Quakers Doctrine Early Works To 1800 : A description of the state and condition of all mankinde upon the face of the whole earth. : And a discovery unto all; shewing what man was in his creation before transgression, and what he is in transgression; how he is become a degenerate piant, bringing forth cursed fruit, to the grieving of the good husbandman, who is thereby provoked continually against the works of his own hands to destroy that which he hath made, because it is defiled through mans transgression. : Also, the way of restoration, of salvation, redemption and of life eternal is here declared unto all the sons and daughters of Adam in the whole world, that all may come to the knowledge of the creator, and to haze [sic] fellowship with him again, from whom all the children of men are separated in the state of enmity, and are ignorant of him, and drove from his presence. : This is to abroad into all the Earth, through the whole world, as a call and visitation unto all mankinde, that they may hear and consider their condition, and may return from whence they are fallen, and may be restored again to serve, and worship, and glorifie the living God, who made Heaven and Earth, and all things therein. / By one who has measured and viewed in true judgement the condition of all mankind; who is a lover of souls, and friend to the creation of God, known by the name of Edward Burrough.; Burrough, Edward,
Quakers England Banbury Early Works To 1800 : A true declaration of the suffering of the innocent, who is hated and persecuted without a cause. : Wherein is discovered the zeale of the magistrates and people of Banbury, persecuting and imprisoning them that are sent of the Lord in love to their souls to warn them of the evill of their wayes. Declared in a letter sent to William Allen, called justice of peace, with an answer to the false accusations charged upon the innocent. Also their proceedings laid open, and proved to be contrary to the Scriptures. / By Anne Audland, whom the world scornfully calls Quaker.; Audland, Anne,
Quakers England Bath Early Works To 1800 : The cry of oppression, occasioned by the priests of Englands pulpit-guard, : which is a popish law that was made by Queen Mary, to guard her friars and Jesuits. With a true discovery of the unjust proceedings of those called magistrates of Bathe; wherein is a lamentation over them, and a warning unto them to repent, lest they perish for ever. / By one which is hatefully called a Quaker ... known to the world by the name, Thomas Morford.; Morford, Thomas,
Quakers England Beverley : Friends in Beverley : a brief history of a Quaker meeting / compiled by Beverley Friends.; Society of Friends.
Quakers England Carlisle Early Works To 1800 : A true discovery of the ignorance, blindness, and darkness of those who are called magistrates about Carlile in Cumberland, who call Light darkness, and truth error, and judge them blasphemers who are sent of the Lord to declare the eternal word of truth amongst them, : but the Lord hath made himself manifest in the hearts of his people, and opened their eyes here in the northern parts, whereby they plainly see the tyranny, oppression, and cruelty of those who are called magistrates and rulers, who do imprison the servants of the most high God, for declaring against sin and abomination, held up in markets and steeple-houses, and so they that depart from iniquity and stand in obedience to the commands of the Lord, makes himself a prey to that generation; but the Lord is risen for Sions deliverance, all praise and glory be to him for evermore. J.C.; Camm, John,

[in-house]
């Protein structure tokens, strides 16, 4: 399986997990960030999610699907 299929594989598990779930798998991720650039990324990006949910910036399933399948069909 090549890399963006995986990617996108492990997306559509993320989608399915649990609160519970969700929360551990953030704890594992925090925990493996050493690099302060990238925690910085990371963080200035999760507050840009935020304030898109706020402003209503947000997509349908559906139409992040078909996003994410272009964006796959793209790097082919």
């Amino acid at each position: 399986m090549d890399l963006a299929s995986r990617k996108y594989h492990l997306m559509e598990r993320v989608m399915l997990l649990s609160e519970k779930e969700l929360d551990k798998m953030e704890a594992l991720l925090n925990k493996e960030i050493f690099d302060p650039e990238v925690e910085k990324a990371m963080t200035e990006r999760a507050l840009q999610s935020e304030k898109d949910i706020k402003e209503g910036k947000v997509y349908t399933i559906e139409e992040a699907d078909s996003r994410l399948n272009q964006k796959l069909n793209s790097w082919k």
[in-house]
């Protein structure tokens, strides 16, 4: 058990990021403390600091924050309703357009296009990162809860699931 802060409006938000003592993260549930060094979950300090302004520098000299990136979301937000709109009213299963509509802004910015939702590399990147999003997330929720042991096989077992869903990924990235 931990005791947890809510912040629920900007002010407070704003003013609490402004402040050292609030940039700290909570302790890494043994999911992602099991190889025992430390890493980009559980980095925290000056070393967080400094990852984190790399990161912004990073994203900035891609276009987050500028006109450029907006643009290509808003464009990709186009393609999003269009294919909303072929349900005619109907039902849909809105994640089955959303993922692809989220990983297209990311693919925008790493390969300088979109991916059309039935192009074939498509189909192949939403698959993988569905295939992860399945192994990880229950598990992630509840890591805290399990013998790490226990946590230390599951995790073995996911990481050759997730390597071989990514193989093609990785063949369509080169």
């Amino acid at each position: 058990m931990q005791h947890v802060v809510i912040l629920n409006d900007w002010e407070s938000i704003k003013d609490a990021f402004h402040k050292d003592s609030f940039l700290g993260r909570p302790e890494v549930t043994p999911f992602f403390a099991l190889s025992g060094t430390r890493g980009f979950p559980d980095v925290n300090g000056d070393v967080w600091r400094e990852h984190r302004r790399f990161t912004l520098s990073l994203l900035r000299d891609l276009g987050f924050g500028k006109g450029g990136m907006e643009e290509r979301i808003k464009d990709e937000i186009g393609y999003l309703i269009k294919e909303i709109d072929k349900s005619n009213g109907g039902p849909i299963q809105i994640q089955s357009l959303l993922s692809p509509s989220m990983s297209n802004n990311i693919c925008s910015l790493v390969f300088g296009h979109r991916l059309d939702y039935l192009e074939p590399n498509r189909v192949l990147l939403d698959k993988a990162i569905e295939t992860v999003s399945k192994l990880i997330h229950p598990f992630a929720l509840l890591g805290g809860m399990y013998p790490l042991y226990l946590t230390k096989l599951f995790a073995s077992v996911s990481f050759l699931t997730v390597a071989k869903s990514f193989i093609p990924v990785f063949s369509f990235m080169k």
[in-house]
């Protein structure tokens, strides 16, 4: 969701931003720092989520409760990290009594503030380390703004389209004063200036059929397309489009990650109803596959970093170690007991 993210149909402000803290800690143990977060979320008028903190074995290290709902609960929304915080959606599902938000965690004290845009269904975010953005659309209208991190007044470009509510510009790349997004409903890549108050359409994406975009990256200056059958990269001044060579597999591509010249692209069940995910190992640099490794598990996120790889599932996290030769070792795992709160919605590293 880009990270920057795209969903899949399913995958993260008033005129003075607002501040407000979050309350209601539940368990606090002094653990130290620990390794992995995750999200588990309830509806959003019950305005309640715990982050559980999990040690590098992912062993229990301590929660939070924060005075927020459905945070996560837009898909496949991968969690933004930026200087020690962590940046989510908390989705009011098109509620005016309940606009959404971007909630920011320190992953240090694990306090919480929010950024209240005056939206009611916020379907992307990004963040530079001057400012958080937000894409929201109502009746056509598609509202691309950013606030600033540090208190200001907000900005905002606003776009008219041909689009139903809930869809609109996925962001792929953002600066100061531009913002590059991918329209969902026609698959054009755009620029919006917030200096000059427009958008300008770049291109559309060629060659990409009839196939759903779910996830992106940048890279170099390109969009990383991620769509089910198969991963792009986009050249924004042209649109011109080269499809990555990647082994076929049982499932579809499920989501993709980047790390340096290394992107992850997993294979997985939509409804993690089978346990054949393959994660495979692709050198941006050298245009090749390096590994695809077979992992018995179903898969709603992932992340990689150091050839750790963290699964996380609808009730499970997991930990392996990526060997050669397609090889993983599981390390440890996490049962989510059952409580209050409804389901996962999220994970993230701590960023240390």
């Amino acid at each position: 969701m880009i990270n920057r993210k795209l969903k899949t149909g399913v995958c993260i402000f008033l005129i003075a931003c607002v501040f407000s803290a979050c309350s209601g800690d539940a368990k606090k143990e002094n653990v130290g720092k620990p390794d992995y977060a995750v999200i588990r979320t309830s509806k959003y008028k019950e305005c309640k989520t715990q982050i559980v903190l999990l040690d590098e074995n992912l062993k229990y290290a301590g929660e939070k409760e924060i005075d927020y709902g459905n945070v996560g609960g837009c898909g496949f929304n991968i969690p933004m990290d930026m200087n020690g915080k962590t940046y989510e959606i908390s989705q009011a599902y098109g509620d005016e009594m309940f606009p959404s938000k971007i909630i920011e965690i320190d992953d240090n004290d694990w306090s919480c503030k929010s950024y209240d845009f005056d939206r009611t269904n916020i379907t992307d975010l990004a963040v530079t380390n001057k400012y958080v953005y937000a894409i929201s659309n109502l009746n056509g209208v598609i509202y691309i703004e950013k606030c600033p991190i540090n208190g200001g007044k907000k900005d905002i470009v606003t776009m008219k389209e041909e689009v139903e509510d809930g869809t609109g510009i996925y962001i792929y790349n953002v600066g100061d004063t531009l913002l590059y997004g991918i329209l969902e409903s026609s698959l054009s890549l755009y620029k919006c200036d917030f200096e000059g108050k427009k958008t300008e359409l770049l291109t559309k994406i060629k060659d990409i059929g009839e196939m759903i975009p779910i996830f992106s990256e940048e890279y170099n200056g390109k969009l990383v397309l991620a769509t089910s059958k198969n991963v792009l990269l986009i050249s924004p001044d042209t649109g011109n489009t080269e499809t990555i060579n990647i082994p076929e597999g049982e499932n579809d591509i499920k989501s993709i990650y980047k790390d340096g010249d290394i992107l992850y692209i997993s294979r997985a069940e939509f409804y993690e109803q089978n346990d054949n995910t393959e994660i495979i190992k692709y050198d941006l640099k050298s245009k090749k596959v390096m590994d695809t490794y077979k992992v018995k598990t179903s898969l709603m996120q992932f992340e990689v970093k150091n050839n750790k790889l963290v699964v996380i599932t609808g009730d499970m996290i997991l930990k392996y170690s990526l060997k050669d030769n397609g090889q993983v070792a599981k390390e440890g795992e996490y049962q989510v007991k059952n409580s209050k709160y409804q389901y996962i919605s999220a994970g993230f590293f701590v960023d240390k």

Quakers England Cornwall Early Works To 1800 : A relation of the last words and departure of that antient and honourable woman Loveday Hambly : of Trigangeeues, in the parish of Austell in the County of Cornwal. With farther testimonies concerning her life and conversation.
Quakers England Cumberland Early Works To 1800 : The lambs innocency defended, against lyes and slanders : In answer to a second reply of a priest, who is called a minister at Lazonby in Cumberland called Simon Atkinson, who hath shewed his wolfish nature against those people called Quakers; ranking them up with the papists; falsly accusing them of those things which they utterly detest; but his weapons is turned against himselfe by one of the campe of the God of Israel, whose eye is opened in measure, ... working in the shadow of reformation translated into a fairer forme springing from the old corrupt root; and to see the bickerings of the night-armie running on heaps now in the dawning of the day; and the uncircumcised in Heart and Ears in flying from the light, and repoose of the same: and from the alarum of the spirits trumpet which is founded vvithin, for the cutting downe of the man of sin, and for the quenching of his motions. Written in defence of the truth as it is in Jesus, by a foole to the wisdom of this world, who, according to measure, hath tasted and obtained of the wisdome; Helling, Joseph.